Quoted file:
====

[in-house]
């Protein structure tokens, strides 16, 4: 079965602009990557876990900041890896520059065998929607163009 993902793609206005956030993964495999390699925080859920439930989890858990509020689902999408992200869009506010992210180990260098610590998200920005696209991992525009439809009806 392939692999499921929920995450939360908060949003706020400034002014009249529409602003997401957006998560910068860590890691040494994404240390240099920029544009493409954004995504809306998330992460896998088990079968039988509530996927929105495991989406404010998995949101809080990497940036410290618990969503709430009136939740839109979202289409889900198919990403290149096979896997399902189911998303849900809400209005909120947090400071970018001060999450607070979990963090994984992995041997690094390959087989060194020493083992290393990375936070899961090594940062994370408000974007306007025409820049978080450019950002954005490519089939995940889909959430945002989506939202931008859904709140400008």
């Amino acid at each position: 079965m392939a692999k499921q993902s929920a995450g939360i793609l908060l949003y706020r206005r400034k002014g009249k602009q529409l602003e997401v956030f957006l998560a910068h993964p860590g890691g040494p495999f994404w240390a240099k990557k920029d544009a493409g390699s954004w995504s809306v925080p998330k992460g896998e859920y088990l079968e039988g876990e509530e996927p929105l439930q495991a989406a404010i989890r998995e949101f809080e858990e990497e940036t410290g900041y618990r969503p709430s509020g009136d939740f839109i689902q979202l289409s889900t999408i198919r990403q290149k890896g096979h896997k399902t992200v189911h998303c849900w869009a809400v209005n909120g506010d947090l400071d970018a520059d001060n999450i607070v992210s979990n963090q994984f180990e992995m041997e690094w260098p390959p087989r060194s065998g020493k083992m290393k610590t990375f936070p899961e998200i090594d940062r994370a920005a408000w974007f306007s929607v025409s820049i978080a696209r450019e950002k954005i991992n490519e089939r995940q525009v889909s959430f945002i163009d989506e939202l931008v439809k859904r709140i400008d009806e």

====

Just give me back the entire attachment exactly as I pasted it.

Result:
[in-house]
């Protein structure tokens, strides 16, 4: 079965602009990557876990900041890896520059065998929607163009 993902793609206005956030993964495999390699925080859920439930989890858990509020689902999408992200869009506010992210180990260098610590998200920005696209991992525009439809009806 392939692999499921929920995450939360908060949003706020400034002014009249529409602003997401957006998560910068860590890691040494994404240390240099920029544009493409954004995504809306998330992460896998088990079968039988509530996927929105495991989406404010998995949101809080990497940036410290618990969503709430009136939740839109979202289409889900198919990403290149096979896997399902189911998303849900809400209005909120947090400071970018001060999450607070979990963090994984992995041997690094390959087989060194020493083992290393990375936070899961090594940062994370408000974007306007025409820049978080450019950002954005490519089939995940889909959430945002989506939202931008859904709140400008």
């Amino acid at each position: 079965m392939a692999k499921q993902s929920a995450g939360i793609l908060l949003y706020r206005r400034k002014g009249k602009q529409l602003e997401v956030f957006l998560a910068h993964p860590g890691g040494p495999f994404w240390a240099k990557k920029d544009a493409g390699s954004w995504s809306v925080p998330k992460g896998e859920y088990l079968e039988g876990e509530e996927p929105l439930q495991a989406a404010i989890r998995e949101f809080e858990e990497e940036t410290g900041y618990r969503p709430s509020g009136d939740f839109i689902q979202l289409s889900t999408i198919r990403q290149k890896g096979h896997k399902t992200v189911h998303c849900w869009a809400v209005n909120g506010d947090l400071d970018a520059d001060n999450i607070v992210s979990n963090q994984f180990e992995m041997e690094w260098p390959p087989r060194s065998g020493k083992m290393k610590t990375f936070p899961e998200i090594d940062r994370a920005a408000w974007f306007s929607v025409s820049i978080a696209r450019e950002k954005i991992n490519e089939r995940q525009v889909s959430f945002i163009d989506e939202l931008v439809k859904r709140i400008d009806e």